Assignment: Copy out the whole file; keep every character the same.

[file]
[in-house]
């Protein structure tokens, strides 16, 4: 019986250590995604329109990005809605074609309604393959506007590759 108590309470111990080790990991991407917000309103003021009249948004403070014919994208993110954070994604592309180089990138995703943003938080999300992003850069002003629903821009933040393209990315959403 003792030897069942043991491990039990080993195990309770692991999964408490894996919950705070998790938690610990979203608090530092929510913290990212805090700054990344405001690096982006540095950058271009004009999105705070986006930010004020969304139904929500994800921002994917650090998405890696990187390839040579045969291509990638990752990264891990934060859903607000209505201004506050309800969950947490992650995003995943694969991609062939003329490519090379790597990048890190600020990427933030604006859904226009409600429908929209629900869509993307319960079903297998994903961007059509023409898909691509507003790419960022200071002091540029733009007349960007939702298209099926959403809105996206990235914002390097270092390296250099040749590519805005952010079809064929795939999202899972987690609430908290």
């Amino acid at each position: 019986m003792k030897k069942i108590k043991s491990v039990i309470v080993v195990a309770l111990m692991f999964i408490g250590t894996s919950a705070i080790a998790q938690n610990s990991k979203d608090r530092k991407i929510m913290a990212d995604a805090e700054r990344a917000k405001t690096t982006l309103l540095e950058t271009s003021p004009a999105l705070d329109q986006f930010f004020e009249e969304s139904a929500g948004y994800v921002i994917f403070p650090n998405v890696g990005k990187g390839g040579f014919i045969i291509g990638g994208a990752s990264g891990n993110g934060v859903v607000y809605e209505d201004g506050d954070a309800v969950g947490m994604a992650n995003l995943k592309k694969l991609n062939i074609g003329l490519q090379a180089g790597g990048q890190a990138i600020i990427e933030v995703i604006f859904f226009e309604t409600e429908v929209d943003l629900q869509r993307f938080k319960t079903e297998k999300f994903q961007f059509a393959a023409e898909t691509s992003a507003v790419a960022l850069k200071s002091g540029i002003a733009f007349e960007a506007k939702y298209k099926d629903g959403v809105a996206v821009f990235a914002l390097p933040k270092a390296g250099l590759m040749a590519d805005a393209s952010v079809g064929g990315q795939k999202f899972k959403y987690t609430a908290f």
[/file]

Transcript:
[in-house]
């Protein structure tokens, strides 16, 4: 019986250590995604329109990005809605074609309604393959506007590759 108590309470111990080790990991991407917000309103003021009249948004403070014919994208993110954070994604592309180089990138995703943003938080999300992003850069002003629903821009933040393209990315959403 003792030897069942043991491990039990080993195990309770692991999964408490894996919950705070998790938690610990979203608090530092929510913290990212805090700054990344405001690096982006540095950058271009004009999105705070986006930010004020969304139904929500994800921002994917650090998405890696990187390839040579045969291509990638990752990264891990934060859903607000209505201004506050309800969950947490992650995003995943694969991609062939003329490519090379790597990048890190600020990427933030604006859904226009409600429908929209629900869509993307319960079903297998994903961007059509023409898909691509507003790419960022200071002091540029733009007349960007939702298209099926959403809105996206990235914002390097270092390296250099040749590519805005952010079809064929795939999202899972987690609430908290």
């Amino acid at each position: 019986m003792k030897k069942i108590k043991s491990v039990i309470v080993v195990a309770l111990m692991f999964i408490g250590t894996s919950a705070i080790a998790q938690n610990s990991k979203d608090r530092k991407i929510m913290a990212d995604a805090e700054r990344a917000k405001t690096t982006l309103l540095e950058t271009s003021p004009a999105l705070d329109q986006f930010f004020e009249e969304s139904a929500g948004y994800v921002i994917f403070p650090n998405v890696g990005k990187g390839g040579f014919i045969i291509g990638g994208a990752s990264g891990n993110g934060v859903v607000y809605e209505d201004g506050d954070a309800v969950g947490m994604a992650n995003l995943k592309k694969l991609n062939i074609g003329l490519q090379a180089g790597g990048q890190a990138i600020i990427e933030v995703i604006f859904f226009e309604t409600e429908v929209d943003l629900q869509r993307f938080k319960t079903e297998k999300f994903q961007f059509a393959a023409e898909t691509s992003a507003v790419a960022l850069k200071s002091g540029i002003a733009f007349e960007a506007k939702y298209k099926d629903g959403v809105a996206v821009f990235a914002l390097p933040k270092a390296g250099l590759m040749a590519d805005a393209s952010v079809g064929g990315q795939k999202f899972k959403y987690t609430a908290f």